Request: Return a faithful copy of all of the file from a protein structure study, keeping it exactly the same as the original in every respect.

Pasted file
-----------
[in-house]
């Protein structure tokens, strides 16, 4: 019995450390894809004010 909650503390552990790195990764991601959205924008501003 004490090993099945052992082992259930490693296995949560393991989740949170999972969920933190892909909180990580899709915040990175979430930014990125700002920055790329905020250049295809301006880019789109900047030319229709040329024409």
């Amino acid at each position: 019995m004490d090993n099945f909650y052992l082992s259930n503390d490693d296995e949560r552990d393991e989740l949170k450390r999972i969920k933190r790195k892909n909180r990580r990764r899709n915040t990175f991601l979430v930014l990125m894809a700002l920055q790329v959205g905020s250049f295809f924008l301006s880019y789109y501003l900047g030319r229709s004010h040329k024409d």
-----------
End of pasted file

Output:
[in-house]
């Protein structure tokens, strides 16, 4: 019995450390894809004010 909650503390552990790195990764991601959205924008501003 004490090993099945052992082992259930490693296995949560393991989740949170999972969920933190892909909180990580899709915040990175979430930014990125700002920055790329905020250049295809301006880019789109900047030319229709040329024409």
């Amino acid at each position: 019995m004490d090993n099945f909650y052992l082992s259930n503390d490693d296995e949560r552990d393991e989740l949170k450390r999972i969920k933190r790195k892909n909180r990580r990764r899709n915040t990175f991601l979430v930014l990125m894809a700002l920055q790329v959205g905020s250049f295809f924008l301006s880019y789109y501003l900047g030319r229709s004010h040329k024409d």